Plant lovers are drawn to Tillandsia, commonly known as air plants, because they don’t need soil to grow, have low-maintenance care routines, and for their stunning colors and unusual blooms. What’s equally as fascinating about these species is their unique life cycle and different growth phases. Whether starting as a seed or a pup, every air plant will bloom and reproduce and its journey through these cycles is a rewarding experience for any tilly owner.
Sexual vs A-Sexual Reproduction
Air plants can begin their life as a seedling as seen in the image on the right, through sexual reproduction, or as an offset (also known as “pup”) from the parent plant through a-sexual reproduction. The seeds of air plants are encased in hair-like "parachutes" that are carried by the wind until they attach to a host, such as a tree or rock. Growing an air plant from seed can be a tedious and time-consuming task, and most air plant owners prefer to raise pups that grow and bloom much faster. For a closer look into how air plants multiply, check out our in-depth blog on reproduction.
Growth and Maturation
The size and growth rate of an air plant depend on the species and the environment in which it lives. Some xeric plants, such as the Xerographica, have a slower growth cycle than mesic plants like the Ionantha or Abdita. Full-size air plants can range from just a couple of inches to several feet tall! As the plants mature, new growth will often emerge from the center forming a rosette plant shape as seen in T. Capitata and Harrisii species. Caulescent species, however, such as the T. Cacticola and Albida, will grow in a stem-like fashion with new growth forming higher up the stem as the plant matures. The amount of light, airflow, and humidity provided to the plant will affect its health and growth rate. Weekly watering and access to plenty of bright, indirect light and air circulation will ensure a happy and healthy air plant that will soon bloom and reproduce! For tips on air plant care, visit the Air Plant Care Basics section of our website.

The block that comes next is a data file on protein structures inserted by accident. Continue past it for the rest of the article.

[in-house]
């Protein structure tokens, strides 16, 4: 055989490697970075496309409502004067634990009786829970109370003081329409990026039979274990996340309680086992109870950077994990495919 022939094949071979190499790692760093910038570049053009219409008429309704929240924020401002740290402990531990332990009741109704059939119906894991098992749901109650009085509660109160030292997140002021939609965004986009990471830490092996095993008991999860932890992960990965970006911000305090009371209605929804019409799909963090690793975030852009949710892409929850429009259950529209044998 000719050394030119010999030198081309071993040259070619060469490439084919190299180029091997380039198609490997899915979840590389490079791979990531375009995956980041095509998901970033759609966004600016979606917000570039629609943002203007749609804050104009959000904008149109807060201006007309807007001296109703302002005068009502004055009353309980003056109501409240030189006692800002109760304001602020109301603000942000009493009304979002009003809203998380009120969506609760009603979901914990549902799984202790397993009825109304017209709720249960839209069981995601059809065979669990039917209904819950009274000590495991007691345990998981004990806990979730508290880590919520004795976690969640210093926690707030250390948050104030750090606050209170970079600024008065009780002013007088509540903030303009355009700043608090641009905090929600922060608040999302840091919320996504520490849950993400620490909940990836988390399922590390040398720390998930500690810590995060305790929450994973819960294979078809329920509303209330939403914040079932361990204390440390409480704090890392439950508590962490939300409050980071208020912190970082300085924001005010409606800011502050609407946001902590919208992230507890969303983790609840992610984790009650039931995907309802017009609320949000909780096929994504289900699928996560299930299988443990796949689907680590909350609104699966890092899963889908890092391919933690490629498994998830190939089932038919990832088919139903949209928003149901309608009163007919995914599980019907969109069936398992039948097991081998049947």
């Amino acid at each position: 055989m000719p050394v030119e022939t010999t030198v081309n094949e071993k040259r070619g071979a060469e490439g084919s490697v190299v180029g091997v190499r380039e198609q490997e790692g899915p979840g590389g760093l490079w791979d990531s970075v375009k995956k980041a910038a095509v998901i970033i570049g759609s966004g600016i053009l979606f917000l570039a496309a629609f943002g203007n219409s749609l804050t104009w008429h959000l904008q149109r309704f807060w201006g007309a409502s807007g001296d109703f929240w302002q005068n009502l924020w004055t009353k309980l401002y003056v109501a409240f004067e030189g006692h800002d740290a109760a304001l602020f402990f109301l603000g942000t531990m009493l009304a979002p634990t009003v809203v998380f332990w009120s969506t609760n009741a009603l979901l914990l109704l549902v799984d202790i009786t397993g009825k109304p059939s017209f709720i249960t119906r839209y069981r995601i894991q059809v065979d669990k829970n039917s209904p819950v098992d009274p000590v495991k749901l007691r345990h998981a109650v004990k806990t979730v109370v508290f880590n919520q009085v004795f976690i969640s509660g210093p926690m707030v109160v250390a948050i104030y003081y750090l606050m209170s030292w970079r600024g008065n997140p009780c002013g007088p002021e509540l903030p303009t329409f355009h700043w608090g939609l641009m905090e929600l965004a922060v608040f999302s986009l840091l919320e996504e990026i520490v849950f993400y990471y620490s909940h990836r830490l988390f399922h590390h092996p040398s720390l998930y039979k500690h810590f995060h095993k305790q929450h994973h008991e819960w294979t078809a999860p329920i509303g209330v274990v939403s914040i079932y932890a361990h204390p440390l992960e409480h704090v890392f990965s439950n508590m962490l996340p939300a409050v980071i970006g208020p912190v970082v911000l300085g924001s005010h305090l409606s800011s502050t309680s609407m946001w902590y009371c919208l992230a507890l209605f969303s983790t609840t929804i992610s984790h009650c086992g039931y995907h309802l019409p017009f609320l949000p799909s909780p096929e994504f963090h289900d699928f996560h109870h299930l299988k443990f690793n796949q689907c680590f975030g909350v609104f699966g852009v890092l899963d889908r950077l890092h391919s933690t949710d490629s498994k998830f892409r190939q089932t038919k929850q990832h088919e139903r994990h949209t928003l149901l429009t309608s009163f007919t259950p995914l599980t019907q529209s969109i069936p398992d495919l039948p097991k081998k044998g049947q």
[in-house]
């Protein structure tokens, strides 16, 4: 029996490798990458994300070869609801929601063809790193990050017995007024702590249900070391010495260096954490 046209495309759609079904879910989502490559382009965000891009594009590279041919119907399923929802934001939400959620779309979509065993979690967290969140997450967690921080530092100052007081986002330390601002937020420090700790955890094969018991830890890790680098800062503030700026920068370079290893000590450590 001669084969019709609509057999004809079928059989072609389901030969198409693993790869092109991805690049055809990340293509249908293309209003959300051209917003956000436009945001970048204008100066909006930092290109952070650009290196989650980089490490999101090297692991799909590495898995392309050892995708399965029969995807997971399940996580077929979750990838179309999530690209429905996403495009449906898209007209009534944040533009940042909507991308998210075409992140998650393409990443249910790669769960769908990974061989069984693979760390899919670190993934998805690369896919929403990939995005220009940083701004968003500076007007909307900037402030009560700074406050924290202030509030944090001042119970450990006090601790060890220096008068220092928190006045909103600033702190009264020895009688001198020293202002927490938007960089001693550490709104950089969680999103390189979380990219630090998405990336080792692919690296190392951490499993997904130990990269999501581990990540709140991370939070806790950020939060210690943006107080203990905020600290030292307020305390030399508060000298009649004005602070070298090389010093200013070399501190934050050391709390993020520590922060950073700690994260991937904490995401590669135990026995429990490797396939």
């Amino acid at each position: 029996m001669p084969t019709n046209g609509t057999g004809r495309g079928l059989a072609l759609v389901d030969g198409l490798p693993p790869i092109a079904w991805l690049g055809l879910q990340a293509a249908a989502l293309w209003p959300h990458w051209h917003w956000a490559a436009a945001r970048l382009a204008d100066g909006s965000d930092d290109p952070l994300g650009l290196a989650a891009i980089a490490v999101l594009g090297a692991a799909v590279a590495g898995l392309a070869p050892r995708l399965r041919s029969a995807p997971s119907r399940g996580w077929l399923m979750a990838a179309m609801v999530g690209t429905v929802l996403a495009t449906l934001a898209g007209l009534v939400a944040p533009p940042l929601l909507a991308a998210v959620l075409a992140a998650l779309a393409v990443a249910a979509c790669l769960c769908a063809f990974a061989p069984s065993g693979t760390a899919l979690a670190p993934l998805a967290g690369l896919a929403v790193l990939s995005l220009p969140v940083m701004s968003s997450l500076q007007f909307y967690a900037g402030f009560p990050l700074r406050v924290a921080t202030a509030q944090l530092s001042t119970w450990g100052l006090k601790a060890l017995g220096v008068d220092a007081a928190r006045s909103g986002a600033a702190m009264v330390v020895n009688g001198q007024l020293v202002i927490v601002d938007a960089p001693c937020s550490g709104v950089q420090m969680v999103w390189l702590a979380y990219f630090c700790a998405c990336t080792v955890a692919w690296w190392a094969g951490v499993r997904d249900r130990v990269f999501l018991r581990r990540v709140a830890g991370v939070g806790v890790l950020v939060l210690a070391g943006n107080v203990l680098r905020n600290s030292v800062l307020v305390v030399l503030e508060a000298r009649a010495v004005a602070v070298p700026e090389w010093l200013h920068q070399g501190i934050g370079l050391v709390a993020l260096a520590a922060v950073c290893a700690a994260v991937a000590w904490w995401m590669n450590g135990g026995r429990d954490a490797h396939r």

The Blooming Process
A mature air plant will bloom once in its lifetime. The blooms can occur quickly or take several years to appear, and the flowers can last for several days to many months, depending on the species. Excitingly, each species will feature a different type of bloom! The T. Stricta and Aeranthos are adored for their elegant, more traditional single-stem blooms while species like Caput Medusae and Concolor (as seen in the image on the left) produce bright and tropical inflorescence. Ionantha have multiple unique, tubular blooms. The blooming cycle of an air plant is also affected by its care and environment. If you are eager for your air plant to bloom, check out our blog on how to encourage blooming. While an air plant is in bloom, continue to care for and water the plant but be careful not to soak the flowers as they are delicate and will easily wilt. Click here for more information on caring for a blooming air plant. The flowers and bloom stalk will eventually die off but not to worry, the plant is now preparing to reproduce via seed pods or pups! Keep reading!
Once an air plant has bloomed, keep an eye out for tiny growths, usually between the bottom leaves. These offsets are referred to as pups and will continue to grow attached to the mother plant as seen in the image on the right. The pups can be propagated once they are about one-third the size of the parent plant or left attached to form a clump. As the pups grow larger, the parent plant will often fade and die off, but each pup will continue to survive and follow the life cycle by maturing, blooming, and producing pups of their own!
Did some of the terms used in this blog go over your head? Read our blog: All Things Air Plant: A Dictionary for Air Plant Terms!